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Quality of life among individuals with rugby-related spinal cord injuries in South Africa: a descriptive cross-sectional study
  1. Marelise Badenhorst1,2,
  2. James Craig Brown1,2,
  3. Mike I Lambert1,2,
  4. Willem Van Mechelen1,2,3,4,
  5. Evert Verhagen1,2,5
  1. 1 Division of Exercise Science and Sports Medicine, Department of Human Biology, University of Cape Town, Cape Town, Western Cape, South Africa
  2. 2 Amsterdam Collaboration on Health and Safety in Sports, Department of Public and Occupational Health and Amsterdam Public Health Research Institute, VU University Medical Center, Amsterdam, The Netherlands
  3. 3 School of Human Movement and Nutrition Sciences, Faculty of Health and Behavioural Sciences, University of Queensland, Brisbane, Queensland, Australia
  4. 4 School of Public Health, Physiotherapy and Population Sciences, University College Dublin, Dublin, Ireland
  5. 5 Australian Centre for Research into Injury in Sport and its Prevention (ACRISP), Federation University Australia, Ballarat, Australia
  1. Correspondence to Dr Evert Verhagen; e.verhagen{at}


Objectives Rugby-related spinal cord injuries (SCIs) are rare but life altering and traumatic events. Little is known about the long-term consequences and outcomes of players who have sustained these injuries. This study investigated current quality of life (QoL) and factors associated with QoL, among individuals with rugby-related SCI in South Africa, by using the International Classification of Functioning, Disability and Health (ICF) framework.

Design Descriptive cross-sectional study.

Setting Rugby-related SCI population of South Africa, as captured in the BokSmart/Chris Burger Petro Jackson Players’ Fund database.

Participants Ninety (n=90) of the 102 eligible players on the database agreed to participate in the study.

Main outcome measure The relationship between QoL, as measured with the WHO Quality of Life questionnaire (WHOQOL-BREF) and specific independent variables (demographic information, level of independence and participation in various activities and life roles) was investigated. Variables that were significantly associated with QoL in bivariate analyses were included in multiple linear regression analyses.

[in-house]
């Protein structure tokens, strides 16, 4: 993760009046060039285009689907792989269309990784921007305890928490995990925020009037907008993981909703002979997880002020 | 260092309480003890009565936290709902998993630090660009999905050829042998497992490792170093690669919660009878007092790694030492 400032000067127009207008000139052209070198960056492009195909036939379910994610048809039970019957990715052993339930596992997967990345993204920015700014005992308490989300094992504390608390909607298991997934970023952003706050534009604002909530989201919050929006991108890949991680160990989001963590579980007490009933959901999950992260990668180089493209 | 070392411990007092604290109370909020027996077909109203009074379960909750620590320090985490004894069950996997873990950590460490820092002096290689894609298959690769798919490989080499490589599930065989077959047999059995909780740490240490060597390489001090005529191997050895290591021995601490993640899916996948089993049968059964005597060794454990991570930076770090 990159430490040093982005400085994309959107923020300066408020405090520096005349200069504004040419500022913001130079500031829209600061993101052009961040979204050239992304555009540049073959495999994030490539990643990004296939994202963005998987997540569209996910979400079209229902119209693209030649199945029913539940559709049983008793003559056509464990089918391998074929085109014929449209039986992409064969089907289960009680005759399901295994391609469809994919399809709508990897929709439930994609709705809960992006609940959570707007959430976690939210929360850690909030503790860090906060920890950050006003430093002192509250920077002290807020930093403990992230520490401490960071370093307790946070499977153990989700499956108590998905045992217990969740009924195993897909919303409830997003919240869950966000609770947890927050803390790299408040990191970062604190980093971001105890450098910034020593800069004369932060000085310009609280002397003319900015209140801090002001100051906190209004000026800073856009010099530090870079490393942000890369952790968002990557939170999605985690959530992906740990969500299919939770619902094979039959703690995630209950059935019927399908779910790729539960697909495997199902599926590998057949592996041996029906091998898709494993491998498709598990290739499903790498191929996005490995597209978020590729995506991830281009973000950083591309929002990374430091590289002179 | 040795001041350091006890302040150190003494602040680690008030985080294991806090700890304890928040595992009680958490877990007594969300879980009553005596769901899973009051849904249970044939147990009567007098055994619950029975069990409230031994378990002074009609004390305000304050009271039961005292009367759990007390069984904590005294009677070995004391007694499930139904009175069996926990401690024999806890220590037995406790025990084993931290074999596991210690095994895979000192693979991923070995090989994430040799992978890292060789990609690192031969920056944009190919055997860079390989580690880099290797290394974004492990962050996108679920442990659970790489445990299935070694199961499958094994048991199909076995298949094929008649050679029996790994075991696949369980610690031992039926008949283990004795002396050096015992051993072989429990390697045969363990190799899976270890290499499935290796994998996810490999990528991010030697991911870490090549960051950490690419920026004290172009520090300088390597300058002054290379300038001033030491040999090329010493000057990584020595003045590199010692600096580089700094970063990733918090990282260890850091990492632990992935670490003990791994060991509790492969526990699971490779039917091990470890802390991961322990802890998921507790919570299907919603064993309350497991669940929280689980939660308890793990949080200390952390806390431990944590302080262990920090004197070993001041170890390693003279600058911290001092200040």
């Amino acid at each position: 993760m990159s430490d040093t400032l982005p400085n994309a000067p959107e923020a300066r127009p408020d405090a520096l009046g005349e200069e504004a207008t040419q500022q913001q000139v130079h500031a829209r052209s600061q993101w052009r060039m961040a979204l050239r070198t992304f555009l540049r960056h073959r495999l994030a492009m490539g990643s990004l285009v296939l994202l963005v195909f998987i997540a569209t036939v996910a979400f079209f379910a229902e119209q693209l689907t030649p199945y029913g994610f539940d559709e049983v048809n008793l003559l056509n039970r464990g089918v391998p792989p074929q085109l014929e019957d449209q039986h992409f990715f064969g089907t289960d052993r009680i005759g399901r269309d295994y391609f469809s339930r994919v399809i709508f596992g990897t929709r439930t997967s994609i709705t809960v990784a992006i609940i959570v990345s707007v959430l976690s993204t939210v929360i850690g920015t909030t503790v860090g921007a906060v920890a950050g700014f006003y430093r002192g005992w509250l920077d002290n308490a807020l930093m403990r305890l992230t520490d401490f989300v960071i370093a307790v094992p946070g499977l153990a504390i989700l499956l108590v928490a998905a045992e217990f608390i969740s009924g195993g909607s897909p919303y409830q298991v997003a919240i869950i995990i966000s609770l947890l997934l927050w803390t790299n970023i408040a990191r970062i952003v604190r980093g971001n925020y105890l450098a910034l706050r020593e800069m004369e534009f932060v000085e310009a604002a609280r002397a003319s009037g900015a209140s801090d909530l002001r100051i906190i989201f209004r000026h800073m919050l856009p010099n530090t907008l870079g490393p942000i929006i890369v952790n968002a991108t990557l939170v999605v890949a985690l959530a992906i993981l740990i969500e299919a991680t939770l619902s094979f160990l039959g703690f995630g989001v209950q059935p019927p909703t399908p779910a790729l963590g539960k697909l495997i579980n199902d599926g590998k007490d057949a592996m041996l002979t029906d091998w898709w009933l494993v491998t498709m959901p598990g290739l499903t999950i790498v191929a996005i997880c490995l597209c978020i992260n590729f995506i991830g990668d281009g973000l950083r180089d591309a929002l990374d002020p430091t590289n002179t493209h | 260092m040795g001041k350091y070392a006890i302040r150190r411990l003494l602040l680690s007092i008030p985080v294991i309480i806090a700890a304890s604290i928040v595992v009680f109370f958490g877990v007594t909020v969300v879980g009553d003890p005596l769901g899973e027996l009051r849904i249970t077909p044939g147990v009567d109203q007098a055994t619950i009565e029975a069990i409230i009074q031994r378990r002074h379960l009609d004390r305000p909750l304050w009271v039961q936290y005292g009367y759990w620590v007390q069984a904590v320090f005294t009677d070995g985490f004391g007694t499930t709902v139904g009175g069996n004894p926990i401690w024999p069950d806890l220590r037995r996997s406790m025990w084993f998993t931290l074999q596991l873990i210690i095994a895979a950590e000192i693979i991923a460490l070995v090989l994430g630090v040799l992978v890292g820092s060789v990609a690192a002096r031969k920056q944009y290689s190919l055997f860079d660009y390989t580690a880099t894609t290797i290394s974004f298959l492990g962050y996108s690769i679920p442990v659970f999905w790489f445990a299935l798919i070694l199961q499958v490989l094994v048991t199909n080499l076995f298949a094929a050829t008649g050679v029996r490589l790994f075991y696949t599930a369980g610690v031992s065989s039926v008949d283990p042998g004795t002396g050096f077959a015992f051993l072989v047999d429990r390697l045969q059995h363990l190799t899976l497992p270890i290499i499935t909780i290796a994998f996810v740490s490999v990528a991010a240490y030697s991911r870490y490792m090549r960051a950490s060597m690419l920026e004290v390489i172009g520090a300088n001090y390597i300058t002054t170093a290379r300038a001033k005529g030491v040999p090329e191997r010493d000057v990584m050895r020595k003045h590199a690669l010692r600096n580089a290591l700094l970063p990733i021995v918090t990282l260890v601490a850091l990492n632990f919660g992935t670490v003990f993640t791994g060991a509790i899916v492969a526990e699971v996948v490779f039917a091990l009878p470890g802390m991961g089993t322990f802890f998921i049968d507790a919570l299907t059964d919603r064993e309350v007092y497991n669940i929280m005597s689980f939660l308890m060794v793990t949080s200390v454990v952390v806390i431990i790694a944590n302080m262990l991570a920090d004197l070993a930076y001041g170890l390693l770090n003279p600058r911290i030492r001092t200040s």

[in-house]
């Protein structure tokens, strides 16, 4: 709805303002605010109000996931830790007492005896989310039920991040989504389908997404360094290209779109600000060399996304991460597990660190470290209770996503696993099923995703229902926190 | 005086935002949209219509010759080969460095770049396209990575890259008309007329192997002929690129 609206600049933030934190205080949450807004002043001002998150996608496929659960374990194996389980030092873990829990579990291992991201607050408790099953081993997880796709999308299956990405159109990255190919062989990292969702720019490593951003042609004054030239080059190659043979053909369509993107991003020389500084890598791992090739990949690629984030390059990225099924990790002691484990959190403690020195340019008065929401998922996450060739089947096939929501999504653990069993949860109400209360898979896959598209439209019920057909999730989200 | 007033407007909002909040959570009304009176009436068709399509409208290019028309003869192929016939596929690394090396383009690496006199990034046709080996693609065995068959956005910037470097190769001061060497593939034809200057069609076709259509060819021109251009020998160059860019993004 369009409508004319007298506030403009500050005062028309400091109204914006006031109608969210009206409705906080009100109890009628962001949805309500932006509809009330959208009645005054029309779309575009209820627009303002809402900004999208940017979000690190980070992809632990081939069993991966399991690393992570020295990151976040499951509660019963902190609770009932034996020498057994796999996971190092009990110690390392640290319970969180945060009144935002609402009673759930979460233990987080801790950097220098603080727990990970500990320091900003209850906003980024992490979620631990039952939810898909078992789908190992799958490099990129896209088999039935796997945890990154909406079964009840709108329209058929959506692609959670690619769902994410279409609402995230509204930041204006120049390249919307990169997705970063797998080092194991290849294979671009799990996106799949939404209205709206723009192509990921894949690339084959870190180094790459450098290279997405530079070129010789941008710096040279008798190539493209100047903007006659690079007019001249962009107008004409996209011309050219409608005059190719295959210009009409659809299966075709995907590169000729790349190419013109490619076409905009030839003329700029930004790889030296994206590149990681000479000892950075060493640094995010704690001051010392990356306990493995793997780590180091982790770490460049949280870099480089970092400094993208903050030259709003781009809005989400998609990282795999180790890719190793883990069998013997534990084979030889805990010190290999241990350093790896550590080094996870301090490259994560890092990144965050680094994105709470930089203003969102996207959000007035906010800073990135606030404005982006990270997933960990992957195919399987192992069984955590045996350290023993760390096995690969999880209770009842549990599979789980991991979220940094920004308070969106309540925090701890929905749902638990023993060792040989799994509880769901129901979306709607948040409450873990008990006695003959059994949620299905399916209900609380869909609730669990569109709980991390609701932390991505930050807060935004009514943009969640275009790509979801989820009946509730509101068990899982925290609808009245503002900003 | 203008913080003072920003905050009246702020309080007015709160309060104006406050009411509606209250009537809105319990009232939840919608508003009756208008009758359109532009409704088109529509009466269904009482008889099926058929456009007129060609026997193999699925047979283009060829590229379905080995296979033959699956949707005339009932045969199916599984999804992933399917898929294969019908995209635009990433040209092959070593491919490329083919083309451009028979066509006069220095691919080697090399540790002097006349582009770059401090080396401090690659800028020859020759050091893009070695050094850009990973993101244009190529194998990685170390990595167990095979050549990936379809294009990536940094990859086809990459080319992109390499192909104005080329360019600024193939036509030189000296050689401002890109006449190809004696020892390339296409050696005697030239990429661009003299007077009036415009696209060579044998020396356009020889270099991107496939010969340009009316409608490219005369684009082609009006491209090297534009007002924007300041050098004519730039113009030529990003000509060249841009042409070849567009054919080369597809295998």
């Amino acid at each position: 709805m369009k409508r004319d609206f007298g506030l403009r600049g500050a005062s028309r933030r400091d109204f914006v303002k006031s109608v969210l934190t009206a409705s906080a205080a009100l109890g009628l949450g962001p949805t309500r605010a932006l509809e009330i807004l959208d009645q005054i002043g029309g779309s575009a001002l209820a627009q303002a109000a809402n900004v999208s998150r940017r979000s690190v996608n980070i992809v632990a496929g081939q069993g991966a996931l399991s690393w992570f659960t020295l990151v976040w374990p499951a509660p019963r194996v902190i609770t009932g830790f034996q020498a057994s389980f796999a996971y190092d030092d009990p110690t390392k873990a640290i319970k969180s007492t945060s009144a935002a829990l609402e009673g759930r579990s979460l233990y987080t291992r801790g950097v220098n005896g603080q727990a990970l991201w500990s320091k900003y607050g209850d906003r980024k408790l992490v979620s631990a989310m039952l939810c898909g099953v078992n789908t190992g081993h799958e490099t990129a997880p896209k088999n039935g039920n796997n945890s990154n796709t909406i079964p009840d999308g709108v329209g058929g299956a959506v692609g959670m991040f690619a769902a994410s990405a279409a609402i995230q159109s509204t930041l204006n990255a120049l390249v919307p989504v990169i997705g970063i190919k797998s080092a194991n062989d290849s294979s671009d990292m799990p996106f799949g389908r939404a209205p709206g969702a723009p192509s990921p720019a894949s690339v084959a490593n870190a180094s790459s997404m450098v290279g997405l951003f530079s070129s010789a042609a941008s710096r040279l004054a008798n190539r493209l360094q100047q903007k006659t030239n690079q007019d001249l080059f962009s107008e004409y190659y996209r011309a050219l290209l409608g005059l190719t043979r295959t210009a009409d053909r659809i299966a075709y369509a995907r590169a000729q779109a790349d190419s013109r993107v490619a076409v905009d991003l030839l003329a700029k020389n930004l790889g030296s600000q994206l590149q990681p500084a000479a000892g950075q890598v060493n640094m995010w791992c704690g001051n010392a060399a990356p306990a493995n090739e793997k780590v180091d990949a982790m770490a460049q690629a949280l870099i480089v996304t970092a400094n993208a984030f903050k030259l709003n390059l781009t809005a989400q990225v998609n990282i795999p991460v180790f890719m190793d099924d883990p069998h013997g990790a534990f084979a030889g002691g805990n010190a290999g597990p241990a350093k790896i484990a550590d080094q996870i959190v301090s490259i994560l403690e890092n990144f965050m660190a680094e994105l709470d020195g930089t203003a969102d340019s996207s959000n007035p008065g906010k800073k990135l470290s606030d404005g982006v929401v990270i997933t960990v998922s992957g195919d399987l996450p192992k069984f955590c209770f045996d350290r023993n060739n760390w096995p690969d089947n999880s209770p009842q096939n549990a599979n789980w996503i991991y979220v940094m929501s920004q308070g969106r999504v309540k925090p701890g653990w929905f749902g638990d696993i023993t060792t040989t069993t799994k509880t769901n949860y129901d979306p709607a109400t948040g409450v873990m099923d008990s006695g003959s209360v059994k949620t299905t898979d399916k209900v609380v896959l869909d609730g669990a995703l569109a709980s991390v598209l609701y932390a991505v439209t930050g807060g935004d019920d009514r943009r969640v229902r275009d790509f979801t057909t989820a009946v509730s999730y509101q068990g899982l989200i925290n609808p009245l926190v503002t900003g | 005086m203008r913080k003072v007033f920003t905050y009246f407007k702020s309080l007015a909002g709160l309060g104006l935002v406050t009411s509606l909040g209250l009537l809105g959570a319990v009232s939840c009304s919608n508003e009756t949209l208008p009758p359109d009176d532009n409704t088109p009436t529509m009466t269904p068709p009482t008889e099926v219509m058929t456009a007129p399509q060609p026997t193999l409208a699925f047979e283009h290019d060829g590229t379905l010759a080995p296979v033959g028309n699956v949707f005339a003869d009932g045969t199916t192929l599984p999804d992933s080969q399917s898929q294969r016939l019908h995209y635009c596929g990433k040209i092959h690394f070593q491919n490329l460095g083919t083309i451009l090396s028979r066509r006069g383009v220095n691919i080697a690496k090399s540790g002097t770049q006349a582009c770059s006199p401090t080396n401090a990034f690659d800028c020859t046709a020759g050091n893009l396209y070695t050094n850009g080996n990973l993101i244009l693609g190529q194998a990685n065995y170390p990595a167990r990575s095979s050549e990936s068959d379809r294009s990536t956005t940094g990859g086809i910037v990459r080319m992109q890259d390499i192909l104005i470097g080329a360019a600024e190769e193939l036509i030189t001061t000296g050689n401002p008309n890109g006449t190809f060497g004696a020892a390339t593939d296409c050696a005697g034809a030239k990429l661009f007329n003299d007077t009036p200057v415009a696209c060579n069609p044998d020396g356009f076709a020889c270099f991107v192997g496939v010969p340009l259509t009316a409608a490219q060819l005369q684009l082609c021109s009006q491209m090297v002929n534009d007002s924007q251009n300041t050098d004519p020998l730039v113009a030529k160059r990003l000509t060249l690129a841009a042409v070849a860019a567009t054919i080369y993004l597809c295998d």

Results The mean score and SD of the WHOQOL-BREF was 15.1±2.3 arbitrary units. Participation (an ICF framework construct) and income were significantly associated with overall QoL (p<0.001). Participation was the only variable significantly associated with all QoL subdomains (p<0.001). Additionally, number of health concerns, type of healthcare (public vs private) and level of education were significantly associated with various QoL domains (p<0.001).

Conclusions On average, these individuals with rugby-related SCI presented with higher QoL scores than other comparable SCI studies. However, lower levels of participation and income, certain levels of education, increased health concerns and use of public healthcare were associated with lower levels of QoL. Sporting bodies have a responsibility to optimise player welfare, by acting on the modifiable factors associated with QoL.

  • adult neurology
  • rehabilitation medicine
  • sports medicine

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  • Contributors MB conducted the data collection and was involved in conceptualising the manuscript; she also conducted statistical analyses and wrote the initial drafts of the manuscript. EV and JCB were involved in the statistical analyses and interpretation of the results. All authors were involved in conceptualising and editing drafts of the manuscript.

  • Funding MB’s PhD is funded by the Vrije Universiteit Amsterdam/National Research Foundation (NRF) South Africa Desmond Tutu Doctoral Scholarship, administered through South Africa Vrije Universiteit Strategic Alliances (SAVUSA), the Oppenheimer Memorial Trust and Zuid-Afrikahuis Study foundation for South African students.

  • Competing interests None declared.

  • Patient consent Not required.

  • Ethics approval Ethical clearance for the study was obtained from the University of Cape Town Human Research Ethics Committee (HREC REF: 893/2015).

  • Provenance and peer review Not commissioned; externally peer reviewed.

  • Data sharing statement All data are published, and therefore there is no additional data available. Owing to the sensitive nature of the information and appropriate medical ethics, access to the raw data set will be reviewed on request.

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